If you're in North American and planning a new computing project, you have now a more powerful option.
North American makers and hobbyists take note: There is another single-board computer option in town. Your options for building your own computing device just increased by one, and this time it’s being offered by a major consumer electronics company.
Specifically, Asus has been offering its Tinker Board in the U.K. and throughout Europe since early 2017 to compete directly with other options such as the Raspberry Pi. Now, it is available in North America from leading retailers and its shipping at a competitive price, according to Tom’s Hardware.
The Asus Tinker Board is based on a quad-core Rockchip RK3288 system-on-chip (SoC) operating at up to 1.8GHz and utilizing Mali-T764 GPU, which is the same SoC that’s used in some Chromebooks. The single-board computer offers 2GB of LPDDR3 RAM and includes a gigabit Ethernet port, an HDMI port, four USB 2.0 connections, Bluetooth 4.0, and 802.11b/g/n Wi-Fi.
Asus offers its own TinkerOS, based on the latest Debian 9 release, to power the Tinker Board. An LXDE desktop environment and Chromium web browser round out the core software load, with a TinkerOS media player co-developed with Rockchip to enable hardware-accelerated 4K video playback.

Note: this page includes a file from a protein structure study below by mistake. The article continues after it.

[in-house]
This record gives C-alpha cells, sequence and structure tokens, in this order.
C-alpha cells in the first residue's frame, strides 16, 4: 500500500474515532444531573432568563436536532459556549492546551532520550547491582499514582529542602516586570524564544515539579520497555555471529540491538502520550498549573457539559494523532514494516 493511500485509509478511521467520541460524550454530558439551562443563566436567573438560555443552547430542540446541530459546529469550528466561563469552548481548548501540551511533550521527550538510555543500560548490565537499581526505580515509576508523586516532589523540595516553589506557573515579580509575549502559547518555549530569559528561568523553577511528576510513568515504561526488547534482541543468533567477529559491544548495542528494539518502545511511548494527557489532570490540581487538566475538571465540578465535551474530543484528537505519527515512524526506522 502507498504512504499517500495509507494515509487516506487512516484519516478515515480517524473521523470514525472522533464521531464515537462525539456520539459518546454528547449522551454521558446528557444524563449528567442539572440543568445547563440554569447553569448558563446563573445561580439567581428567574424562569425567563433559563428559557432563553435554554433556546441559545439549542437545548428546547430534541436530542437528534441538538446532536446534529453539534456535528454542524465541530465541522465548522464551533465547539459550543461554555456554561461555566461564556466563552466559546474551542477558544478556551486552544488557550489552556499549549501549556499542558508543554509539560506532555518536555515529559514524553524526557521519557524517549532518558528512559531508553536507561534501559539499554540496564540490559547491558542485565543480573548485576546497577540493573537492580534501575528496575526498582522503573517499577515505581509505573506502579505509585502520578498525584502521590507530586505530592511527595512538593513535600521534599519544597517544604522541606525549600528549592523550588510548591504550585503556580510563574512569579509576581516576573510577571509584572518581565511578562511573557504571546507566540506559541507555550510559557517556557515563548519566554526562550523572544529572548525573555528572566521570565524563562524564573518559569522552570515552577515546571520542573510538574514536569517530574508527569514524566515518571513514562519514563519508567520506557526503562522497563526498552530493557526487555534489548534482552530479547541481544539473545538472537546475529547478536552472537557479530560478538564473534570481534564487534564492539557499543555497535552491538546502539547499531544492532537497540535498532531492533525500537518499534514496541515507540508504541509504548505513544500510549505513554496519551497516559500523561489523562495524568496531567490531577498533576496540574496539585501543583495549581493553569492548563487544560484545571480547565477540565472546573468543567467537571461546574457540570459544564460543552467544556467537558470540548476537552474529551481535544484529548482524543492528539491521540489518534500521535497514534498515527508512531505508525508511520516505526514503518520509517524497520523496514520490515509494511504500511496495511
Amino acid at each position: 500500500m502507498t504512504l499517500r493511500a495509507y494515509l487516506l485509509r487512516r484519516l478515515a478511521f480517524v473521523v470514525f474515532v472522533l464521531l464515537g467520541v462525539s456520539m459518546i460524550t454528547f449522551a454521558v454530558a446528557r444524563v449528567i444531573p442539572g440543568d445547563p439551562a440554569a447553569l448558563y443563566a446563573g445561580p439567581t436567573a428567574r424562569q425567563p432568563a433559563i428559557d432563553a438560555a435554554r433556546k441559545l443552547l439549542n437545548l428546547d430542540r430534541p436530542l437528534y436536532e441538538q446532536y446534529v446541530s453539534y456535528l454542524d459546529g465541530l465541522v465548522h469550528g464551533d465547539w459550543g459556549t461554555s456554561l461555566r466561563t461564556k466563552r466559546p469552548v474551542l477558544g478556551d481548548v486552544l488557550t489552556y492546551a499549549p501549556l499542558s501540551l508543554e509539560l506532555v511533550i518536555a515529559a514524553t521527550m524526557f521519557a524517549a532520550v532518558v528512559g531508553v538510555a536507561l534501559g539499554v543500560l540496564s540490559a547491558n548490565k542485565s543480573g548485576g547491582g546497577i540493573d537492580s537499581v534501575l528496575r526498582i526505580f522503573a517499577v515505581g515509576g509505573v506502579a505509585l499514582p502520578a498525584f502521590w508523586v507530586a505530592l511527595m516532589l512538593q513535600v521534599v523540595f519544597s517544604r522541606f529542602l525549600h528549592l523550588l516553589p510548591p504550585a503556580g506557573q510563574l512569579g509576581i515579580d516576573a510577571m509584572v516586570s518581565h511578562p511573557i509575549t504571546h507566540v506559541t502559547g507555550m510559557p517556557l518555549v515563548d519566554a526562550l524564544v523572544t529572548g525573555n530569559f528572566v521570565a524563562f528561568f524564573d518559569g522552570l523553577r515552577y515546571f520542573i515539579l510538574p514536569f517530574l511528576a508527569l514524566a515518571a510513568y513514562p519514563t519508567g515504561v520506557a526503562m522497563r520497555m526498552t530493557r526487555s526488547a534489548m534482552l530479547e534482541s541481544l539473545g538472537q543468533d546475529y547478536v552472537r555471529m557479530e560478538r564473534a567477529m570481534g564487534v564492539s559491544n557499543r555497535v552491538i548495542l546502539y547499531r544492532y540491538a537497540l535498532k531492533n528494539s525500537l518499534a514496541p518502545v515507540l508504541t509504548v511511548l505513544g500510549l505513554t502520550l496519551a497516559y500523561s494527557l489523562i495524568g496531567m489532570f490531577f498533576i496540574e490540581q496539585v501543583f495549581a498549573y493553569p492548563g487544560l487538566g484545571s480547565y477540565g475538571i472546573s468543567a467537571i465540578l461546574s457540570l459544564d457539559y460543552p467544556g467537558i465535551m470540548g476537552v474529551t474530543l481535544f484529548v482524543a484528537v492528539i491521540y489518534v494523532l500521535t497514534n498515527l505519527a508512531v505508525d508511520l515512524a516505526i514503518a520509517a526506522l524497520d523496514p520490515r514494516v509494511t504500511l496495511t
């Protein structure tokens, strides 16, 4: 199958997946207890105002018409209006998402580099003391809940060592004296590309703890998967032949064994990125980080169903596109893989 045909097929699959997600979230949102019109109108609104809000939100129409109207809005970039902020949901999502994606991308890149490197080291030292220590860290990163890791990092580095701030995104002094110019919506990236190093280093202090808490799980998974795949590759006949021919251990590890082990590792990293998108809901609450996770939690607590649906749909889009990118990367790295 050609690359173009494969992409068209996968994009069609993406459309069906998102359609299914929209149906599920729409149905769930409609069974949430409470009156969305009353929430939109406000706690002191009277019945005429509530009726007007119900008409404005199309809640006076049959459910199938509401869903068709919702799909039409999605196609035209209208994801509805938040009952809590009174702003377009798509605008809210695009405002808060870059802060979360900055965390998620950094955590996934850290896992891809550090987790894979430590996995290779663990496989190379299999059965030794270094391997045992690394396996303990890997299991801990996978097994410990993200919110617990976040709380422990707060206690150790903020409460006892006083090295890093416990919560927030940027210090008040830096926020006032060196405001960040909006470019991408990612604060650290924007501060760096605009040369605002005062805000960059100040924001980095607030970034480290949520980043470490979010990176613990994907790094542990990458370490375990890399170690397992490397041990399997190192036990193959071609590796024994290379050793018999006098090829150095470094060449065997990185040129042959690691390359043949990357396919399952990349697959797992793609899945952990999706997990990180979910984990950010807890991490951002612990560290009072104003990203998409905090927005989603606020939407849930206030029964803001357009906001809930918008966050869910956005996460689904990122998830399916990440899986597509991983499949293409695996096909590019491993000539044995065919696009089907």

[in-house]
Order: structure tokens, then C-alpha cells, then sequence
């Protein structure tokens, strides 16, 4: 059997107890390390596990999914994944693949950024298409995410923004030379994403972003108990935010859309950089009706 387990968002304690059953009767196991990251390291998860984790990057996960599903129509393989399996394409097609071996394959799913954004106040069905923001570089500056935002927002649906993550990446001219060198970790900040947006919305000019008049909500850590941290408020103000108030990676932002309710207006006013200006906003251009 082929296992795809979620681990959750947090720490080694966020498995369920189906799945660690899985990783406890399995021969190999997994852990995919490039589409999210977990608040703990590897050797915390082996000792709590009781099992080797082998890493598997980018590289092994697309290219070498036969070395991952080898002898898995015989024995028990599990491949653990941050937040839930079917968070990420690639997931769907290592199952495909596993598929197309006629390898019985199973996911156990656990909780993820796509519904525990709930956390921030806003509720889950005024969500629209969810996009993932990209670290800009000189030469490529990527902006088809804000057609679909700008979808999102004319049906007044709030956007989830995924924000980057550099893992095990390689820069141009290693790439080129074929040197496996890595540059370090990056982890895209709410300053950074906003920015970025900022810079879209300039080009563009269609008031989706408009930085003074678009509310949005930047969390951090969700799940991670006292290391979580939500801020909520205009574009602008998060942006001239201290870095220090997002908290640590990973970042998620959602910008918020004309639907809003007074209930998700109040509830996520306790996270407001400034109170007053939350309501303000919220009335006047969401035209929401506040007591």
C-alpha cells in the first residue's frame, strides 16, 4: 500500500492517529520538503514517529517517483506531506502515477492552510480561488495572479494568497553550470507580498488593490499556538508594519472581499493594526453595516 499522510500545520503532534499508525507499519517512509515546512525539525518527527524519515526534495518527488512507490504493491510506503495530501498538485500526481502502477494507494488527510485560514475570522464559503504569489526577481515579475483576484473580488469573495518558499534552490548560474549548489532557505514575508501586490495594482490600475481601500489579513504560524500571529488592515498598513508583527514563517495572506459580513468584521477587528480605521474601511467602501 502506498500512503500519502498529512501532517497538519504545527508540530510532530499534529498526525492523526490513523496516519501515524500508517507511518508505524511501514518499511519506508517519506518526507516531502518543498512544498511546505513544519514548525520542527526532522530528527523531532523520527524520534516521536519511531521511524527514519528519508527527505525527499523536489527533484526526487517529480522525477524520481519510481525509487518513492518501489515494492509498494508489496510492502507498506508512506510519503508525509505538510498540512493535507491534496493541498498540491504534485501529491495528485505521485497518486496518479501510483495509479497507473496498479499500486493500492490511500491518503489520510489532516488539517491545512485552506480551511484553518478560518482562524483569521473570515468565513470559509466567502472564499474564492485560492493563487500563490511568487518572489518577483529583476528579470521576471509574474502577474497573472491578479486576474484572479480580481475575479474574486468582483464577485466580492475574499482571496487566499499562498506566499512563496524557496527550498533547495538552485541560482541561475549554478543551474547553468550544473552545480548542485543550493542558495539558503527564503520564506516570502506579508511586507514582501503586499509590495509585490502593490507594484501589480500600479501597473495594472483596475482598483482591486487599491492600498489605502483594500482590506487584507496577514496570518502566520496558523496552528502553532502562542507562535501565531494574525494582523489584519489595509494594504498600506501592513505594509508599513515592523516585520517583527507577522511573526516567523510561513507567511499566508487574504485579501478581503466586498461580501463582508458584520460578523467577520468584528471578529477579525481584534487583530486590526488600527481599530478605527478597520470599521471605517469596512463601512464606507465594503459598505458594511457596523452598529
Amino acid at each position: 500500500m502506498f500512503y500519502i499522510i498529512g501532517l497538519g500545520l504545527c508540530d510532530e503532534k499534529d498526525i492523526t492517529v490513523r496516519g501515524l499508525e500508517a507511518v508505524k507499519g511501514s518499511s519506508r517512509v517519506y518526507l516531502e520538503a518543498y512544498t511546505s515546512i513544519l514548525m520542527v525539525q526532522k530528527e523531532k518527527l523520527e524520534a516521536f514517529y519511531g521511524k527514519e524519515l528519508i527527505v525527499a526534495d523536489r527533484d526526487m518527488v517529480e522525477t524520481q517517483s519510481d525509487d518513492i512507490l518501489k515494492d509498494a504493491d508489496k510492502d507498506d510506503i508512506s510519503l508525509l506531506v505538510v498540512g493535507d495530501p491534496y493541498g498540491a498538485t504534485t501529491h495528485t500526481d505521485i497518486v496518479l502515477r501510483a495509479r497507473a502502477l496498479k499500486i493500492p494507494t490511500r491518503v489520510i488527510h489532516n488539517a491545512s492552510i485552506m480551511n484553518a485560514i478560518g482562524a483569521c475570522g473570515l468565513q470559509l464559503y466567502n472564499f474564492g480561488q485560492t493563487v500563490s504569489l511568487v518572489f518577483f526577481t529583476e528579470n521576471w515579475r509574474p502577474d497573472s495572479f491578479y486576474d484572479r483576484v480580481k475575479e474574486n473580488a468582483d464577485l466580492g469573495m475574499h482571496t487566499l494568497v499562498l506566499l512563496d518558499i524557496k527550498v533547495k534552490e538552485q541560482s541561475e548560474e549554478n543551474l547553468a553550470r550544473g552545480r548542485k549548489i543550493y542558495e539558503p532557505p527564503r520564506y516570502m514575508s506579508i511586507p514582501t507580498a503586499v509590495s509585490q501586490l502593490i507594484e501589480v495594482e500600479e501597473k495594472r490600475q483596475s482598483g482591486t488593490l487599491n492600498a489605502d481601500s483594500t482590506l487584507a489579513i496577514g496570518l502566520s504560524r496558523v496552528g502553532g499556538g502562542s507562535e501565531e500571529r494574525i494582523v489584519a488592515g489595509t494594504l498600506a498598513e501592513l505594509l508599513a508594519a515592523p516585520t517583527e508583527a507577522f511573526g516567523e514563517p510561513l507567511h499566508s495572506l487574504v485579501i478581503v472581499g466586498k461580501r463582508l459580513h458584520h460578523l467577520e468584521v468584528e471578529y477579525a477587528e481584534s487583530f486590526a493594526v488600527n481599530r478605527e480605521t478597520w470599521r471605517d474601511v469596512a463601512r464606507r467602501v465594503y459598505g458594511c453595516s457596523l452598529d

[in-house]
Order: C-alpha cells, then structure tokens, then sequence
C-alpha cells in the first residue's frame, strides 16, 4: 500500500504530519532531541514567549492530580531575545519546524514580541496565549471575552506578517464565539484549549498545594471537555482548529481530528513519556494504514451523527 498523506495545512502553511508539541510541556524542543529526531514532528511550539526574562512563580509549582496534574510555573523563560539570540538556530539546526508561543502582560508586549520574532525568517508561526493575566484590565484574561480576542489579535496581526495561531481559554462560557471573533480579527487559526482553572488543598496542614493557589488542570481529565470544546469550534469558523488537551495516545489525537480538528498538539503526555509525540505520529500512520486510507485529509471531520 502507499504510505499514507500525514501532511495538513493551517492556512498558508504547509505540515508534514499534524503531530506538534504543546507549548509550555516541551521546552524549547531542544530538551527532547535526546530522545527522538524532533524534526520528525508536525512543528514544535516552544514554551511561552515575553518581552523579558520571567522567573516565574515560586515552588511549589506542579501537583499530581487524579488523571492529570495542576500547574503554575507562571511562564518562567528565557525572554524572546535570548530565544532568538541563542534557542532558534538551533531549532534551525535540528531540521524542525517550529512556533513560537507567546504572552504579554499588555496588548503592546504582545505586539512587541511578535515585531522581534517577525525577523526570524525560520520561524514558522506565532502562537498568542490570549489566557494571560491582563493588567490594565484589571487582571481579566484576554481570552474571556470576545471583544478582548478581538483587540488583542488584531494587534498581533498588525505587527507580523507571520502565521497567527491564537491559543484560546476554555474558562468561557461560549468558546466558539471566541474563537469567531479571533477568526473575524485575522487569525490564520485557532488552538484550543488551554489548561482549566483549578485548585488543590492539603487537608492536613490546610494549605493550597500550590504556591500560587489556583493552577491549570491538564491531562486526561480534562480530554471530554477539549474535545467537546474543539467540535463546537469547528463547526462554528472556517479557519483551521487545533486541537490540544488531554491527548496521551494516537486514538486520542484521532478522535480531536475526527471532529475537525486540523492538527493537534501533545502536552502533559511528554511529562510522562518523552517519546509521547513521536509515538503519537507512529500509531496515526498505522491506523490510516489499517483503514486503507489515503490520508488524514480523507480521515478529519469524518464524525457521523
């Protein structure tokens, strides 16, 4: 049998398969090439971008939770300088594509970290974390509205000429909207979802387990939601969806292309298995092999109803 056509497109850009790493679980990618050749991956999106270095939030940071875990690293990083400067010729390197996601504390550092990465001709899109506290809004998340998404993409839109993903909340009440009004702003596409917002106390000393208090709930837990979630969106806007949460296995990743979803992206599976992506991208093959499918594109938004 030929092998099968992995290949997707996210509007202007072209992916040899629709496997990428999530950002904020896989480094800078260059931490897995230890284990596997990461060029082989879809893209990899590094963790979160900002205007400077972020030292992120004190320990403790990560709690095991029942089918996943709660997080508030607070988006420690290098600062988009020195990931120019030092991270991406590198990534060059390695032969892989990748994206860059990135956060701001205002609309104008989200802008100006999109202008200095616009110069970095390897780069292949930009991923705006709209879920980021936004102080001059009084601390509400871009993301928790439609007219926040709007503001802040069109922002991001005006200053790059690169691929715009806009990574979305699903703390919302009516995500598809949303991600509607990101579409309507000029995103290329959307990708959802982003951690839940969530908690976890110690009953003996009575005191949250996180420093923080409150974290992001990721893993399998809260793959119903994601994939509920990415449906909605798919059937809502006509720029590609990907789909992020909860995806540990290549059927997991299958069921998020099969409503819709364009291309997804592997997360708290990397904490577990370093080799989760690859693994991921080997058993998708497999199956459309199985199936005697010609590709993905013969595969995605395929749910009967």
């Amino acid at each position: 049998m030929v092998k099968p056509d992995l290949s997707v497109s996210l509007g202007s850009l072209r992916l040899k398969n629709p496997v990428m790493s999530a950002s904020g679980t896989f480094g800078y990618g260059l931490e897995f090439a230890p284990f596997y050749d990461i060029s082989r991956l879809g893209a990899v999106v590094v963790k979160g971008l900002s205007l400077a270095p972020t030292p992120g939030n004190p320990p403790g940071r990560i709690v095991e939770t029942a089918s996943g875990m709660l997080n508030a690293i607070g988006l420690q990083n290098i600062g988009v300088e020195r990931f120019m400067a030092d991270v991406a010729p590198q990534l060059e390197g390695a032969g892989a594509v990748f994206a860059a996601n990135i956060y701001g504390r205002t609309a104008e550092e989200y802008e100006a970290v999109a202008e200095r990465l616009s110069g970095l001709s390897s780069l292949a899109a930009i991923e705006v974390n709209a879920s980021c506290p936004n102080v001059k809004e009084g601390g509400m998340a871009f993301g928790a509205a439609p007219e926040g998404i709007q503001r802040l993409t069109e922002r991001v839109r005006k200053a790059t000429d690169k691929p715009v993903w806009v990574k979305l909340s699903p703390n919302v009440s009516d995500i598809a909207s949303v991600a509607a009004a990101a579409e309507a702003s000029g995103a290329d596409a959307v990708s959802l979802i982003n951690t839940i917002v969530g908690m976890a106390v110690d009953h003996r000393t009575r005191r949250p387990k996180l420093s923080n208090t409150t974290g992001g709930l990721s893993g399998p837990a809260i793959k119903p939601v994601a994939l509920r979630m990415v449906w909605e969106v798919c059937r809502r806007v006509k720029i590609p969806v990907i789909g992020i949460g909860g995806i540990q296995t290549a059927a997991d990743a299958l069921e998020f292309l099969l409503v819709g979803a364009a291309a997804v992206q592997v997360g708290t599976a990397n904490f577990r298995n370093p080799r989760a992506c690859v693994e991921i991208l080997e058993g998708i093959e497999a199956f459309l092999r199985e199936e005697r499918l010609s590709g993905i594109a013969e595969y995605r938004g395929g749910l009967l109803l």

To support the kinds of connectivity options expected by makers and hobbyists, the Tinker Board includes a standard 40-point GPIO interface. Also standard are the PCB dimensions and topology, which means that the board will work with common chassis and accessories. Finally, two HD MIPI connections allow for connectivity to HD displays and cameras.
The Asus Tinker Board is available now from retailers like Amazon for $60. That is a bit more expensive than the latest Raspberry Pi and other similar single-board computers, but it is also more powerful, thus giving makers throughout the new world a competitive option for building their computing projects.